For this tour, I decided to ask Patrick about the herbwomen. They were so interesting that I wanted to know more. I told him that I was intrigued by the way the church viewed the herbwomen. Here are his answers to my questions.
A Cast of Stones
In the backwater village of Callowford, Errol Stone’s search for a drink is interrupted by a church messenger who arrives with urgent missives for the hermit priest in the hills. Desperate for coin, Errol volunteers to deliver them but soon finds himself hunted by deadly assassins. Forced to flee with the priest and a small band of travelers, Errol soon learns he’s joined a quest that could change the fate of his kingdom.
Protected for millennia by the heirs of the first king, the kingdom’s dynasty is near an end and a new king must be selected. As tension and danger mount, Errol must leave behind his drunkenness and grief, learn to fight, and come to know his God in order to survive a journey to discover his destiny.
I loved this book! It caught my attention right away and kept it throughout the entire novel. I enjoyed it so much so that this is my second promo tour in which I am participating. My first was a review which you can read in my review post.
Author Interview: The Herbwomen
Why did you decide to use the herbwomen in this book?
When I set up the structure of my world, one of the things I wanted to show was a church that was a little off-track because it operated mechanistically, by using readers. It’s understandable, they’d lost their version of the scriptures centuries before so they were forced to rely on their memories of a liturgy and those who possessed the ability to cast lots. I wanted to show the beginnings of people who believed in Deas (God), but didn’t require the use of lots.
What kind of research went into that part of the book?
Once I’d decided on the use of herbwomen as a foil to a mechanistic church, most of the research went into the herbs for healing that were used. When I could, I tried to use herbs or poisons that could actually produce that affect. For example, I use zingiber root to combat seasickness. Zingiber is another name for ginger and ginger actually does help to calm the stomach. It didn’t always work. Sometimes I just had to make up something that sounded good.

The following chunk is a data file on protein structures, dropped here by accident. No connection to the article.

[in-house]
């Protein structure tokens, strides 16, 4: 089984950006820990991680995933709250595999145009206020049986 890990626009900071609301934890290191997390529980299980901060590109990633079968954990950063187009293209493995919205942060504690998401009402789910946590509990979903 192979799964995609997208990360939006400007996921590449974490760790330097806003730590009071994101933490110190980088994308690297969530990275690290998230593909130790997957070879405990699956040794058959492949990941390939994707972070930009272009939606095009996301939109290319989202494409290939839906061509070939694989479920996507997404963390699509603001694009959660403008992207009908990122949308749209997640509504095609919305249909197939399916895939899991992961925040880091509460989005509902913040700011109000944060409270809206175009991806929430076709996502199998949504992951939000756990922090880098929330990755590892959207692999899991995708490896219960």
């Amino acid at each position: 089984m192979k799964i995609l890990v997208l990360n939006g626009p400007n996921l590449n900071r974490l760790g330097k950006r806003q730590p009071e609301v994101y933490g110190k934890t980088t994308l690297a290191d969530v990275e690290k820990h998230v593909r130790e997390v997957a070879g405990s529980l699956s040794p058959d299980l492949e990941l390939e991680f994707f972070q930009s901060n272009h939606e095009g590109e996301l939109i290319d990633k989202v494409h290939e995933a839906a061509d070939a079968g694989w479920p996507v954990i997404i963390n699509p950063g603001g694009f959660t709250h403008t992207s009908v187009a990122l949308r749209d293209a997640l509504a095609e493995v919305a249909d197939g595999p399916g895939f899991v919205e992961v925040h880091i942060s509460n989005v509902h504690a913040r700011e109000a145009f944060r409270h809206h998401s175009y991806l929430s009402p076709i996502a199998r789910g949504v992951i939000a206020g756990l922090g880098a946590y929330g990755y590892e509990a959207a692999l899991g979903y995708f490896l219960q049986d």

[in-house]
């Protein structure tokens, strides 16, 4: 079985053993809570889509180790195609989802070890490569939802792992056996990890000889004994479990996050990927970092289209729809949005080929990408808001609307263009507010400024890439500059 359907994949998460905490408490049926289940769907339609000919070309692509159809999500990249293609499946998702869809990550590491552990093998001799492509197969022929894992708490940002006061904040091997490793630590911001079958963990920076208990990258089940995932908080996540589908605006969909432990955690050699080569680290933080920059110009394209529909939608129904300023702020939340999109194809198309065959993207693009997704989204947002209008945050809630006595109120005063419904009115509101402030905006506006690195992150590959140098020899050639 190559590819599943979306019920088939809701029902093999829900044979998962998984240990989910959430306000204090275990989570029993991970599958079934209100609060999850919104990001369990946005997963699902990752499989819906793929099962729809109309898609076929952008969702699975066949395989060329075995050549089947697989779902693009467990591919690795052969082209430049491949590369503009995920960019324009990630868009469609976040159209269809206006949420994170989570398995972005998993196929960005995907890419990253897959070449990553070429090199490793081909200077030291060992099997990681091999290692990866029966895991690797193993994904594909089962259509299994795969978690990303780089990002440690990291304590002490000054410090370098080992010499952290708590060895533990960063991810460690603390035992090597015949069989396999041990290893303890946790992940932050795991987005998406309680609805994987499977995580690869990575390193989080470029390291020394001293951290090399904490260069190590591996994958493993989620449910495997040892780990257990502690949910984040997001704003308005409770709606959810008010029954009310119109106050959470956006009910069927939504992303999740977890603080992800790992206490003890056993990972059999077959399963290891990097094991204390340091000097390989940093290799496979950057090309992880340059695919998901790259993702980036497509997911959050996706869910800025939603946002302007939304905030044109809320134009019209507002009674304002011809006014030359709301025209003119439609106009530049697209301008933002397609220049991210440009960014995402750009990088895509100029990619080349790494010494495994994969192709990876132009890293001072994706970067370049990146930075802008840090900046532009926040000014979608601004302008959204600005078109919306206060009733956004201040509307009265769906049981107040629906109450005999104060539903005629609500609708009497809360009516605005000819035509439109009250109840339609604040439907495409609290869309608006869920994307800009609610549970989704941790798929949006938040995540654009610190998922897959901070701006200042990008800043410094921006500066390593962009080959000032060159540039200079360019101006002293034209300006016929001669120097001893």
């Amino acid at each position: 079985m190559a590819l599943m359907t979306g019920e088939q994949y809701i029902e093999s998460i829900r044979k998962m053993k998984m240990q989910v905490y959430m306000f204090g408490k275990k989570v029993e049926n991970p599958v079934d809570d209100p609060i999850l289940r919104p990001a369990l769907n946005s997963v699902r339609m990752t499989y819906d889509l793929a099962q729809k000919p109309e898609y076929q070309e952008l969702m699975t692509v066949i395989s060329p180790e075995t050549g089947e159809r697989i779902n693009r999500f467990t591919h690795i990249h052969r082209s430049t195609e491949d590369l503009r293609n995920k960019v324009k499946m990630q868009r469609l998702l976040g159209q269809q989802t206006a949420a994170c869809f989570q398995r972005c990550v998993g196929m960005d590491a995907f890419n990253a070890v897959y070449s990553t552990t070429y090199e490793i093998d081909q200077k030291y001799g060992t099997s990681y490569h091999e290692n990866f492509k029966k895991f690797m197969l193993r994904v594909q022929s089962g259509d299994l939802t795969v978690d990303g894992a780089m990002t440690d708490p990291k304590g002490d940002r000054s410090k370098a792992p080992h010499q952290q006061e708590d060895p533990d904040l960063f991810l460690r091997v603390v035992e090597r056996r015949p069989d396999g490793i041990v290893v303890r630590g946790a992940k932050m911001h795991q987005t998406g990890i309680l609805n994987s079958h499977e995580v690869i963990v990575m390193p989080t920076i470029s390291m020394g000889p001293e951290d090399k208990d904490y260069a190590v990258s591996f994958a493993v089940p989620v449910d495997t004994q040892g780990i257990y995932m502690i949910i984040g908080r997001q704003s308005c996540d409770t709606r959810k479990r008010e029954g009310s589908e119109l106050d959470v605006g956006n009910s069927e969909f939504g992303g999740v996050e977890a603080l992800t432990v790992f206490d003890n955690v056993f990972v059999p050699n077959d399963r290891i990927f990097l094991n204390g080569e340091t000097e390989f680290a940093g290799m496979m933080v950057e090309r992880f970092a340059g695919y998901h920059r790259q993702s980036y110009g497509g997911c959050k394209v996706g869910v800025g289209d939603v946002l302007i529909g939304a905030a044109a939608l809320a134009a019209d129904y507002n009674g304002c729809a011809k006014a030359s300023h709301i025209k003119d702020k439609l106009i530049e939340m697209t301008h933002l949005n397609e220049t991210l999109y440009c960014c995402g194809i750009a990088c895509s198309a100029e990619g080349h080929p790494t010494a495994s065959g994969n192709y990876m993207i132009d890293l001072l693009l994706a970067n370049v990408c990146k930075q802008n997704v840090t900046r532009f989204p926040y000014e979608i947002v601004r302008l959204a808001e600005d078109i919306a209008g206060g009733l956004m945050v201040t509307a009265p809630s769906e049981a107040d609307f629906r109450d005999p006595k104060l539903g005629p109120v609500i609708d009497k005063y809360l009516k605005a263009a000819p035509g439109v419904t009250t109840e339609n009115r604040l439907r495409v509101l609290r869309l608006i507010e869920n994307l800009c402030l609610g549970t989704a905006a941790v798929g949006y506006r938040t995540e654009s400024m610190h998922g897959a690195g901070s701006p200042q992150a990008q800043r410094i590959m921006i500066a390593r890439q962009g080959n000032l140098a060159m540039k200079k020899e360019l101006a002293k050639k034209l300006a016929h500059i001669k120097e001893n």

Why do you think the church viewed them as evil?
The church’s liturgy speaks of Deas, Eleison, and Unknowable Aurae. It’s the same liturgy they’ve had for centuries. The only problem is the herbwomen (and herbmen) don’t regard Aurae as unknowable, but knowable. The church refuses to consider the possibility that they, themselves, might be wrong. So they’ve concluded that the herbwomen must be misguided and are consorting with evil spirits, the malus.
Do you think that they still do? (like with holistic health, yoga, etc.)
That’s a tough one to answer. I think the Church is the collection of believers. But to ascribe monolithic characteristics to such an incredible diverse body is a mistake. So, in my opinion, it’s shaky ground sometimes to say “The church believes…” I think we’re better off to say “The Bible says…” Though even there, interpretation comes into play. It’s kind of like the joke “If you’ve got two preachers, you’ve got at least three opinions.” I think we need to put ourselves in God’s hands and listen.
Are they playing parts in the next 2 books?
Absolutely. In fact, we find out in book two what the herbwomen are really all about and in book three we learn exactly why they’re in Callowford to begin with. It’s a really fun part of the story.
Thank you very much for taking the time to answer my questions, Patrick! I absolutely agree with your answers about the church being a collection of believers, and we always need to go to the Bible for our answers.
Cast of Stones: Herbwoman Excerpt
Errol stepped to the bars along with the others. His eyes searched, but failed to see anything. The prison was sparsely furnished. Besides a straw pallet which lay crumpled in the corner farthest from the first cell, only a waste bucket and a pile of rags broke the unrelieved emptiness of the space.
Morin’s laughter whispered in Errol’s ears. “She is somewhat shy. He turned to address the lump of rags. “Come Odene, we have guests.”
The rags stirred without rising.
Steel crept into the abbot’s voice and he gestured toward the officer on guard. “I’m sure you don’t want me to call on the services of Captain Balina again.”
The rags unfolded themselves from the edge of the pallet and a woman, made small by age and neglect, tottered toward bars.
She kept herself as far away from the first cell as she could.
“You see, Martin,” Morin said. “She is well. I gave her mercy she did not deserve. The church could have demanded her life, yet as a gesture of grace I have allowed her to live and render such service to me as she is capable.”
Martin’s hands and eyes filled with an emotion he could not contain. “Mercy you call it? To be locked in this lightless hole to render service? What service could she possibly render?”
“Ah, well. I do not expect you to understand.” He gestured toward the herbwoman, his face hard. “Speak with Odene. I insist.” The guards behind him tensed at the hard note in his voice.
Cruk’s hand drifted toward his sword. Martin’s hand on his arm stopped him. “What is it you hope to accomplish, Morin?”
The abbot smiled without answering. “Talk to her. I find her insights . . . informative.” His eyes darted toward Liam.
Martin’s eyes narrowed. “Errol, speak with her.”
Morin smiled in triumph.
Errol stepped toward the herbwoman. Her head rested against the bars in front of him, her eyes milky with blindness.
One shriveled hand stretched through, touched him on the face. It was warm. A voice too soft to carry past the bars greeted him. Old eyes gazed at him in wonder. “You’ve been touched by Aurae. Thank the creator! I did not know any of the solis yet lived.” She paused. “Deas’ hand is on you.”